I’m tired. Or at least I think I’m tired. It’s been a full on year, which tells me something – that I probably haven’t found the right balance of work, prayer and community in my abbey (read my family at my house for this Modern Monk). But that’s another story…
Right now I am thinking about the fact that I only think I am tired. In other words, I’m not sure if I’m tired. I feel all the symptoms, but sleep doesn’t seem to remedy the problem. Perhaps I’m not getting enough, or maybe there is something else in the mix…
Today, I finished Kathleen Norris’ brilliant memoir, The Cloister Walk. I highly recommend it (again though, that’s another story). As usual, the publisher had a page upon which some more of Norris’ book titles are printed to, I suppose, take advantage of the euphoria of the reader and get them to buy another title. (This is by no means a criticism of Ms Norris who I hope keeps writing so she needs to be paid somehow; and who unlikely had the option to say “no” to the idea of promoting her other titles). One of those titles caught my eye:
Recently, I was a leader in our schools character development programme, The Journey, which is run with Yr 10 students every year. In that programme, acedia was a topic that came up in discussion about sloth. They are close cousins, the programme suggested; and in some ways this is true. But I’m not convinced that acedia and sloth are the same.
The Oxford Concise Dictionary of the Christian Church defines acedia as “a state of restlessness and inability either to work or to pray”. In the blurb about Norris’ book, it suggests another term for acedia is “soul-weariness”.
While I’m not quite in the place of being unable to work or pray, I can identify with the idea of being restless and soul-weary. In fact, just seeing that compound word – “soul-weariness” – in that blurb made me feel as if a yoke had been taken off my shoulders; that there was in fact a term to define how I have been feeling for a few weeks now. Acedia gives me an end point for the “symptoms” I feel, and now I can work on trying to avoid it.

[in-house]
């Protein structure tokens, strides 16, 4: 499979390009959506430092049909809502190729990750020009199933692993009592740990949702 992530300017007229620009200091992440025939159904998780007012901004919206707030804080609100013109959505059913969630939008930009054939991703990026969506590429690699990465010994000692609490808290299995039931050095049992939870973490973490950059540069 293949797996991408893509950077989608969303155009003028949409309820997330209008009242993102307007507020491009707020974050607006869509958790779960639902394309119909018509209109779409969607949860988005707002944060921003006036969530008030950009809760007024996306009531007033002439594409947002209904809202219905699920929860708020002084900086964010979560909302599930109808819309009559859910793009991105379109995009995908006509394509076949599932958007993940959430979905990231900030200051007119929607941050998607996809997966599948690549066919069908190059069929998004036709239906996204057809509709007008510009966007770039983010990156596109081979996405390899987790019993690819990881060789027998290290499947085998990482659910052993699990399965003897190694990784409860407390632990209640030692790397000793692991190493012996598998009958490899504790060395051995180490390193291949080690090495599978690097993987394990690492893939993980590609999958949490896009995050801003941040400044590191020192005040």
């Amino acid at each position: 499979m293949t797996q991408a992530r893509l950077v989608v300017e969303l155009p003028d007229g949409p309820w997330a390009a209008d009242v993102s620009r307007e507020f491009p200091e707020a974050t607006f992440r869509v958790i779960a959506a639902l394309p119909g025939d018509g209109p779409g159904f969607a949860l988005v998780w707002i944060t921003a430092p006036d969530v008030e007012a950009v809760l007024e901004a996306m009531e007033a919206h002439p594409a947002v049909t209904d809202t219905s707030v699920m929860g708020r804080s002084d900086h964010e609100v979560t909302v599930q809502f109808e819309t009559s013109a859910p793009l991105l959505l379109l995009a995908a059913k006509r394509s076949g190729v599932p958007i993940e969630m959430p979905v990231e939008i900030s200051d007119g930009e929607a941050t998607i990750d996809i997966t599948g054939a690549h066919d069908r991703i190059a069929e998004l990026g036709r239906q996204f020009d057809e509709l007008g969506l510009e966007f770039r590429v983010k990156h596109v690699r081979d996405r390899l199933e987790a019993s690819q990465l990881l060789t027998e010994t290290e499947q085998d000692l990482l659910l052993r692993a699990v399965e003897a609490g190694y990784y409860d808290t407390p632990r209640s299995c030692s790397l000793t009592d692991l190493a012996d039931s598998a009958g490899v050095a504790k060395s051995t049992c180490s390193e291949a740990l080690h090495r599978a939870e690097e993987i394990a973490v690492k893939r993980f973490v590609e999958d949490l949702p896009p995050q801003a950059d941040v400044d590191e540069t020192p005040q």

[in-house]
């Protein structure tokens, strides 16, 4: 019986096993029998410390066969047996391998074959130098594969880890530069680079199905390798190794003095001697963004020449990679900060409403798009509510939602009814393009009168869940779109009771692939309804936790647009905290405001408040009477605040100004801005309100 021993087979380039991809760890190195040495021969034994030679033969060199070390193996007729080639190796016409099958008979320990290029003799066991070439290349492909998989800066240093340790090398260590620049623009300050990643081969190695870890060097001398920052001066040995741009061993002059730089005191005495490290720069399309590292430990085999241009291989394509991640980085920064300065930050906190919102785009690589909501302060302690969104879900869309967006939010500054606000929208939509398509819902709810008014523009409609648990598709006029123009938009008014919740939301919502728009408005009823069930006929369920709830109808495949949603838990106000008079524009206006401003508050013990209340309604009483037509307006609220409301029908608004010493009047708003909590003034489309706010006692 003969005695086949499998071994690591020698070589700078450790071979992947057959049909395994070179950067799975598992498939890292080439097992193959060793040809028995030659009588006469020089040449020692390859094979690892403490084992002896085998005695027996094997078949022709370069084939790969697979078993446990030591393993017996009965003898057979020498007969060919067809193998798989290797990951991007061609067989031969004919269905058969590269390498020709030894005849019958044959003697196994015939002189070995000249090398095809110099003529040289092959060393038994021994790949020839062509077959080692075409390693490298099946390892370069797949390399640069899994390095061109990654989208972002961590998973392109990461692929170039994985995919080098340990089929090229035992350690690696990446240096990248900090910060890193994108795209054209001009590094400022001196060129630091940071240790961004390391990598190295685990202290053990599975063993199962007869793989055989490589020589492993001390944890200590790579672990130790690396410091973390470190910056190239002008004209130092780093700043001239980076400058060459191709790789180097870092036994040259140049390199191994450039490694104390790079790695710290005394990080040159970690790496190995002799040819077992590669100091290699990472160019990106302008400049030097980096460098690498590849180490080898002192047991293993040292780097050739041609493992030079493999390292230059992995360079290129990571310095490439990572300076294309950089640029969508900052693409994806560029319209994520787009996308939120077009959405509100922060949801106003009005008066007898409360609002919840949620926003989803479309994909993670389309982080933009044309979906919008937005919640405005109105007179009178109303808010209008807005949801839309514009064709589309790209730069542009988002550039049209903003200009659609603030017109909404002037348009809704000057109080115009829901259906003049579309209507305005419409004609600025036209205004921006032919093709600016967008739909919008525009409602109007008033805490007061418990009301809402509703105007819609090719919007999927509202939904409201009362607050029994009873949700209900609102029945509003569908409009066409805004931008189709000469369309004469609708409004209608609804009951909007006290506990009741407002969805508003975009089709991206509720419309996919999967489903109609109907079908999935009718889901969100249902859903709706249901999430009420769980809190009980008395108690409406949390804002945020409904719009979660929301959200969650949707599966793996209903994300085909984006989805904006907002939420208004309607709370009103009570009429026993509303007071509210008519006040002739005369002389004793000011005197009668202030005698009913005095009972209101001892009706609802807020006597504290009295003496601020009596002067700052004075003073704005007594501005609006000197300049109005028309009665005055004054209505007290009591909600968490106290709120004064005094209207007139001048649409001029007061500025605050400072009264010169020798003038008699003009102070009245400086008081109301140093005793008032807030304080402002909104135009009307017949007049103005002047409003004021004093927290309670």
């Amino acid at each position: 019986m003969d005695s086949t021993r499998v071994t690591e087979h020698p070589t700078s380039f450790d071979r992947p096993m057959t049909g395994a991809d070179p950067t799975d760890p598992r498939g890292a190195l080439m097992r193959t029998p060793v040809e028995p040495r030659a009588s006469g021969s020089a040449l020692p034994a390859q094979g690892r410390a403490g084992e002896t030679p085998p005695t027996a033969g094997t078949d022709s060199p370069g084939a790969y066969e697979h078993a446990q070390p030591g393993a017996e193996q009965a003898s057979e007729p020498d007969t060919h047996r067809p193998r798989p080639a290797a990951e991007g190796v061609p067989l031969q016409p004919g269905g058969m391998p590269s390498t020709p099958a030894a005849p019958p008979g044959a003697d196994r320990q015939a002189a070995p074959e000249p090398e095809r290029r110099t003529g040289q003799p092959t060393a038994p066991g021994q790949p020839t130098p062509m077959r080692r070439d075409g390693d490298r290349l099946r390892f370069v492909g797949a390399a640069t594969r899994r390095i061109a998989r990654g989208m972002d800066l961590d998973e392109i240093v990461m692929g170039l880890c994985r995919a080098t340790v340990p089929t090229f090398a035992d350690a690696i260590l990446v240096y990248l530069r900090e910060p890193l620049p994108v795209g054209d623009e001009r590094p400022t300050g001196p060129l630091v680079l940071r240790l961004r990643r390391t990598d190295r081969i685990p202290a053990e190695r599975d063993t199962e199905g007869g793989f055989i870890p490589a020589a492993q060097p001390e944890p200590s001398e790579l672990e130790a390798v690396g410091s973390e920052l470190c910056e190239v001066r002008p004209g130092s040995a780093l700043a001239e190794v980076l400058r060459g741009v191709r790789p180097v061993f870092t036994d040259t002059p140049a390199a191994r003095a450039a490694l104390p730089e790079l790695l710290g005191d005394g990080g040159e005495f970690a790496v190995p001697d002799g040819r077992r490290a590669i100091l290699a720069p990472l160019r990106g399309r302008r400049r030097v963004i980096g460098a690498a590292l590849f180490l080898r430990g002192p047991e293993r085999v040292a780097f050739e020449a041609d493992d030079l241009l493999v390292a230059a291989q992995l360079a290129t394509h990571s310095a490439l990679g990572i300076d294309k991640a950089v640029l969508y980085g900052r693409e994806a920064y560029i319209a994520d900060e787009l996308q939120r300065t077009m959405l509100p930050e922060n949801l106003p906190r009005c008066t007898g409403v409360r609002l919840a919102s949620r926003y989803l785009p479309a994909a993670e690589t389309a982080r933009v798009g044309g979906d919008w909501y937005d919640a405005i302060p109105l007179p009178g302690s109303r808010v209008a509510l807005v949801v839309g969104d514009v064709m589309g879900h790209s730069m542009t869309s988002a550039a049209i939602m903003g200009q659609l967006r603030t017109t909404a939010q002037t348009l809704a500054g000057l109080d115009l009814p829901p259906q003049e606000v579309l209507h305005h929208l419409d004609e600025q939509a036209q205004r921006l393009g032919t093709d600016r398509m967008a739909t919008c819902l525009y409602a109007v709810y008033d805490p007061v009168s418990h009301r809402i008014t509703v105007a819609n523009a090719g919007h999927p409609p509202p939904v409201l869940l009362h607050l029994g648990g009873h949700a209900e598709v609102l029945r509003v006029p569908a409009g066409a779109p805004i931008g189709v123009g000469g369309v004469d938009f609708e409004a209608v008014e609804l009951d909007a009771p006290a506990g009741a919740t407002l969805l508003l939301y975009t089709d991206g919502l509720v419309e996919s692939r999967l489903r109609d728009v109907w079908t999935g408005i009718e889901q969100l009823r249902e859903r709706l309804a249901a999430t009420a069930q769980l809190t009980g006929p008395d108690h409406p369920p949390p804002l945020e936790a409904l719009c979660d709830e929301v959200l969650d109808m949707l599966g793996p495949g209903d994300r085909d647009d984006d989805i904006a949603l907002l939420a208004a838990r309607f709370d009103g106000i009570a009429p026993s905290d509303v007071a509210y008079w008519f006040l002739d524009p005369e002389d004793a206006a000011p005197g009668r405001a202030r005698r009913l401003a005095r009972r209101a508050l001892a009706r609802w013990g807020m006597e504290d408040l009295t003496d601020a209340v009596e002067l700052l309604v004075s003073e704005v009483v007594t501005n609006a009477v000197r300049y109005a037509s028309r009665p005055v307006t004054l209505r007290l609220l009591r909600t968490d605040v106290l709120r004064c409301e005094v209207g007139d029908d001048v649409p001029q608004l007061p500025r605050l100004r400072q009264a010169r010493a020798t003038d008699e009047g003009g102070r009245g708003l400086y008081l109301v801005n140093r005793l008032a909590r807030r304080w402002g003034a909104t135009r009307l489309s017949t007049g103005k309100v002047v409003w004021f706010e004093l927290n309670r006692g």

Desert Father, John Cassian, believed that the road for a monk out of acedia began with a rededication to their monastic vows. From there, his advice is to:
- work with their hands and to be present to their work;
- avoid getting carried away in memories and thinking and daydreaming;
- avoid too much sleep;
- avoid running away from ordinary routines;
- create a rhythm for ordinary work and ordinary prayer and spiritual practices and to stick to it.
It’s Cassian’s last point that hit me. The busyness and taking on some extra tasks has thrown out any schedule and rhythm to the work of prayer in my life. I’m beginning to see that it is the overwhelming feeling of keeping up coupled with the lack of Divine intimacy through prayer and Spiritual Disciplines that has made me feel the way I do.
And so, for the third or fourth time since The Modern Monk Project began, I re-dedicate myself to the (modern)monastic profession to living the Christian life with the road illuminated by the Rule of St Benedict. And rather than feeling negative about that figure, I instead feel a sense of reality about it – that the Christian life is not about perfection but about authenticity.
Besides, I am real enough to know that this rededication, as the previous 2 or three, is by no means likely to be my last…
Cheers & Peace,
Br Mark G
~ aka The Modern Monk